Monday, August 31, 2015

Become a Kahikian Giveaway!

We've written about Kahiki Foods before - in fact, we're brand ambassadors for this line of frozen Asian meals. Today, we're helping them give away a beautiful stainless steel wok!

Like this one:
Here's how it works. All you need to do is to subscribe to their newsletter. All subscribers get a $2 off coupon right off the bat, plus deals and coupons at other occasions, including birthdays. There are also easy recipes, diet and nutrition tips, chef tips, and other stuff.

But there's a catch. This is a competition for us, too. The more subscribers we get to sign up, the better the chance of getting a wok. We get a wok, and one of you (chosen randomly) will get one, too.

If you haven't tried Kahiki products before, we're also giving away three vouchers, worth a total of $22.50, to one lucky winner. Enter to win via this Rafflecopter giveaway. You can increase your chances of winning by visiting the two social media options on the Rafflecopter site.

So...that's a two-step Kahiki giveaway.

STEP 1: To enter for your chance to win the wok, click this link ( to sign up for the Kahiki newsletter.

STEP 2: Enter the Rafflecopter raffle daily to increase your odds of winning!

The contest ends on September 13th, so you have two weeks. Good luck!

* Any products in this post that are mentioned by name may have been provided to Minxeats by the manufacturer. However, all opinions belong to Minxeats. Amazon links earn me $! Please buy!

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Friday, August 28, 2015


I've been to Alewife more than a couple times in the past few years, yet have never written about it. Full disclosure: Chad Wells, the chef at Alewife, has helped us out with more than a few recipes for our books, as well as information on invasive species in the Chesapeake for the upcoming one. He's a smart guy with a lot of passion for fishing and food, and is a fine chef to boot. And...he makes one of the best crab cakes in town--no lie--with actual local blue crab (Alewife is True Blue certified).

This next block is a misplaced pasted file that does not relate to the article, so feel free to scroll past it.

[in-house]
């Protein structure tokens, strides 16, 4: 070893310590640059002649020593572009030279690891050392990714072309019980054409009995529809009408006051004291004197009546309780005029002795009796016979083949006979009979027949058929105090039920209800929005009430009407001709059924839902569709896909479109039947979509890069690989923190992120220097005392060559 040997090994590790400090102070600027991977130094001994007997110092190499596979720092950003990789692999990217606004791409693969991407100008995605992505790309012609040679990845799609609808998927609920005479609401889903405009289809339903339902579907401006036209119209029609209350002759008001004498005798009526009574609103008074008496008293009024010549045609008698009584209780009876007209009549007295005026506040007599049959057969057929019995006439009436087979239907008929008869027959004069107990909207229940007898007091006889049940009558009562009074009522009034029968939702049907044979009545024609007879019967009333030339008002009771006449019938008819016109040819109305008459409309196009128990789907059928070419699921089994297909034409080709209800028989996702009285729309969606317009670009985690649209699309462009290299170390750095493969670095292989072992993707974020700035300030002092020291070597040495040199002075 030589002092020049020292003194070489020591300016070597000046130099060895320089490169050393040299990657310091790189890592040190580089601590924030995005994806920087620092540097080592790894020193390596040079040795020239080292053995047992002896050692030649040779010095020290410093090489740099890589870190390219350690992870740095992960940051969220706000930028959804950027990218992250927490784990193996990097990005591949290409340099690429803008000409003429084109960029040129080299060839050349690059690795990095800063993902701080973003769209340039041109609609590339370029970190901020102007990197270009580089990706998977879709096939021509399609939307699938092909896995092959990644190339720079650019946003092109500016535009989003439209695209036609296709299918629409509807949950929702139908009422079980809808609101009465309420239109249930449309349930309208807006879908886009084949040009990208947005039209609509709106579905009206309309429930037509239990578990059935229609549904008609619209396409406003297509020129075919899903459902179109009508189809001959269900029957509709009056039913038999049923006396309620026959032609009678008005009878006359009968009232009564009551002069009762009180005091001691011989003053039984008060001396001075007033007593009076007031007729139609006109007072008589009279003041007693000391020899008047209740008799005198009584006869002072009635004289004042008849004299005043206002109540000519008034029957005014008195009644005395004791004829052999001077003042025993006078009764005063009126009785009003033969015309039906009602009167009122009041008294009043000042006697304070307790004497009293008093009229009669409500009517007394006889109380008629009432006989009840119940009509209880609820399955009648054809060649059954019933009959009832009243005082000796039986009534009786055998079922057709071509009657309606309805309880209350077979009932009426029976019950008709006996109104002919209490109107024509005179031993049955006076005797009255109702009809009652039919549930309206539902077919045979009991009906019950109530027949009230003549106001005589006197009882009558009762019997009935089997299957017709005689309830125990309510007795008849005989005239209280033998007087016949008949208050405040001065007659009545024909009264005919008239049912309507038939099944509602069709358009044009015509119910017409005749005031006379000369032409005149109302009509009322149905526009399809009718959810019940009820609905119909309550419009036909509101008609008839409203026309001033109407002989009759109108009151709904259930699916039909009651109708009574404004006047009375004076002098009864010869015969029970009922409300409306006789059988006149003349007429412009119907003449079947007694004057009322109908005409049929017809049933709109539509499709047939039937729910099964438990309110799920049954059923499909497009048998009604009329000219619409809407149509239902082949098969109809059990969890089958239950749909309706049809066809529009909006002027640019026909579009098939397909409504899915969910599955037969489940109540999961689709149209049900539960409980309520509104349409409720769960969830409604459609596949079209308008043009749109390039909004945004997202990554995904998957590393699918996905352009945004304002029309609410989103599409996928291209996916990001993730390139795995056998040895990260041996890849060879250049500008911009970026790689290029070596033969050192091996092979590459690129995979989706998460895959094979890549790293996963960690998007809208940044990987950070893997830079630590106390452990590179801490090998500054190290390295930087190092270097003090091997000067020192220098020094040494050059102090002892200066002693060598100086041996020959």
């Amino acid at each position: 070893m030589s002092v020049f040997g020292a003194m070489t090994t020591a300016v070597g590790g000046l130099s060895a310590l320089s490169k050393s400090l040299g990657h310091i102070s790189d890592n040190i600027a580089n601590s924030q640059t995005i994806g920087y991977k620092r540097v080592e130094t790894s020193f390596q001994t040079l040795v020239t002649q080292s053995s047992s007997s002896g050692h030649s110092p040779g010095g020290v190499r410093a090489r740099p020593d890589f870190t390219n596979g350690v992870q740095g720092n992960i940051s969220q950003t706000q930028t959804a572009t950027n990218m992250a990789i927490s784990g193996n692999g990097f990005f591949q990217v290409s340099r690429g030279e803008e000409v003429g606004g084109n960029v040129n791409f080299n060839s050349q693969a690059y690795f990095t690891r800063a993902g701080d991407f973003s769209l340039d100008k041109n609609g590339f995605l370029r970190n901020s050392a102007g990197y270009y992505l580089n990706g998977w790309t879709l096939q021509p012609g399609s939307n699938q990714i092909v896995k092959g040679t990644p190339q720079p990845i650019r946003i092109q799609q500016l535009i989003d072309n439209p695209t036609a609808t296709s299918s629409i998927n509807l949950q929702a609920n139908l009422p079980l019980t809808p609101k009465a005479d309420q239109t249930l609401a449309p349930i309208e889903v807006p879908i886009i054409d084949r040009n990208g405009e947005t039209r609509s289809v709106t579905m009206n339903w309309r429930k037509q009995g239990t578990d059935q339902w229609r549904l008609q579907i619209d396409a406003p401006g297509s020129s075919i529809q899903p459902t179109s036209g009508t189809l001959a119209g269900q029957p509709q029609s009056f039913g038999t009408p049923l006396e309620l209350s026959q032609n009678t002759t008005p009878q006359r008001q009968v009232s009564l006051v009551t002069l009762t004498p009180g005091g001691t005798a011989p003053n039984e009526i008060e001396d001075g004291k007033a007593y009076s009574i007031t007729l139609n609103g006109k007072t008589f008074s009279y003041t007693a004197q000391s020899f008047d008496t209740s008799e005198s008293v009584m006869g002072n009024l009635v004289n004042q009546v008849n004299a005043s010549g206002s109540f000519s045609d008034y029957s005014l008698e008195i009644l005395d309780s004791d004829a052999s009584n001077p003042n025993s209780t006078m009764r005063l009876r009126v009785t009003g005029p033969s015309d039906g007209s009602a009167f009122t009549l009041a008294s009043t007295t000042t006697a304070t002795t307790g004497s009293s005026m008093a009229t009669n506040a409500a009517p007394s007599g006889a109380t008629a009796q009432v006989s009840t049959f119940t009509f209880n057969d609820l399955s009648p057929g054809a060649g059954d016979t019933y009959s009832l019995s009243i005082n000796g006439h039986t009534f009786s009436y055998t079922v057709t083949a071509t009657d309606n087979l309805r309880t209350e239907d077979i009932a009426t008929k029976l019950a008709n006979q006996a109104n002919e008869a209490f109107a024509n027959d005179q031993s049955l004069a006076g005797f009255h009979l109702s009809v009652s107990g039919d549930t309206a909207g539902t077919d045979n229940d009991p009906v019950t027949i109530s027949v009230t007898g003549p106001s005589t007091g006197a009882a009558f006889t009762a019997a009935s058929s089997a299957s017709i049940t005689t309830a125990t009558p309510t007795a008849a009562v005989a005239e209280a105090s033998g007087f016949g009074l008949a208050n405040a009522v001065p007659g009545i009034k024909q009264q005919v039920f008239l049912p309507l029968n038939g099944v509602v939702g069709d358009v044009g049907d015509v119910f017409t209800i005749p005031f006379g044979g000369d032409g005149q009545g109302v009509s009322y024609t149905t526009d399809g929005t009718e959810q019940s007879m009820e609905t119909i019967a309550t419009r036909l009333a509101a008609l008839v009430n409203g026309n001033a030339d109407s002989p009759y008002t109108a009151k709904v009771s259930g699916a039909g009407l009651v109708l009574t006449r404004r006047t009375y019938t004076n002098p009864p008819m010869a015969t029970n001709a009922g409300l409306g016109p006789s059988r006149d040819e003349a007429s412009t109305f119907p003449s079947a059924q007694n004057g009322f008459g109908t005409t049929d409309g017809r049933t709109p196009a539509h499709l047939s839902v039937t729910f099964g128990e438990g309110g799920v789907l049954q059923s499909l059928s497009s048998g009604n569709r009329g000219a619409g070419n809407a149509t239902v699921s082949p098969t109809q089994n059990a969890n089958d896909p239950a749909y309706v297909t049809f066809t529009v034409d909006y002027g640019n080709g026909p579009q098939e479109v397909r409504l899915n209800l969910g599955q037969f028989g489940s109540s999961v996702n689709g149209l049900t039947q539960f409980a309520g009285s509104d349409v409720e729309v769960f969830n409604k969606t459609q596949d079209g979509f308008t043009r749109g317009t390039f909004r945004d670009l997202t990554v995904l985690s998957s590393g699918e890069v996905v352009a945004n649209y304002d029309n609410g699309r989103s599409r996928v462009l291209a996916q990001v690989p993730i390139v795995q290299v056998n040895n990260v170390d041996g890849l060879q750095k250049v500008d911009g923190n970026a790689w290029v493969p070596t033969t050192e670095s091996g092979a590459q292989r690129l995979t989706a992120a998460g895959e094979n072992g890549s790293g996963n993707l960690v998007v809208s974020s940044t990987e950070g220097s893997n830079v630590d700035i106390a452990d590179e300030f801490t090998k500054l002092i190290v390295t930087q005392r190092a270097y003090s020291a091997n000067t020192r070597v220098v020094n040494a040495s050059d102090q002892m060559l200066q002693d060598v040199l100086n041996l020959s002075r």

I work about two blocks from Alewife, and I love craft beer, yet I manage to avoid the place at lunchtime. (It helps that they're not open for lunch most of the week.) This is not to say that I haven't occasionally had a liquid lunch, but most often I go to Alewife to chat with Chad. Recently, however, I've found occasion to have dinner there. Twice in a month. Alewife just happens to be the most interesting restaurant within short walking distance of Oriole Park at Camden Yards, a great place to have a beer or three and maybe a burger or something more exotic before taking in a game.

On my most recent trip, Mr Minx was my dining companion. He had never been and was eager to try a few beers and maybe the wild boar sliders or blue catfish tacos. Unfortunately for us, the restaurant had been hit by packs of rabid eaters and drinkers during the week, sucking most of the taps dry and devouring many menu items. "I'll have the [insert brewery name here] IPA, and she'll have the [insert other brewery name here] porter," was met by, "oh, sorry, we're out of that," more than once until I asked our waiter to just tell us what of the rather voluminous list of brews was still available.

Eventually we received our beers (Right Brain Fuzz Face peach ale for me, Union Perfecta pilsner for Mr Minx) and ordered some food: Thai peanut wings, brussels sprouts, egg rolls du jour, and a smoke burger to share.

I'd been craving wings and liked the idea of ones bathed in a spicy Thai-style sauce. These were good--well-cooked, not overly saucy or messy, and not overly spicy. Marinated carrots were a nice twist on the usual celery sticks, and a cilantro Sriracha sauce stood in for bleu cheese. I would have loved a handful of finely chopped peanuts on top, but  maybe the dude with the peanut allergy at the next table wouldn't have appreciated it.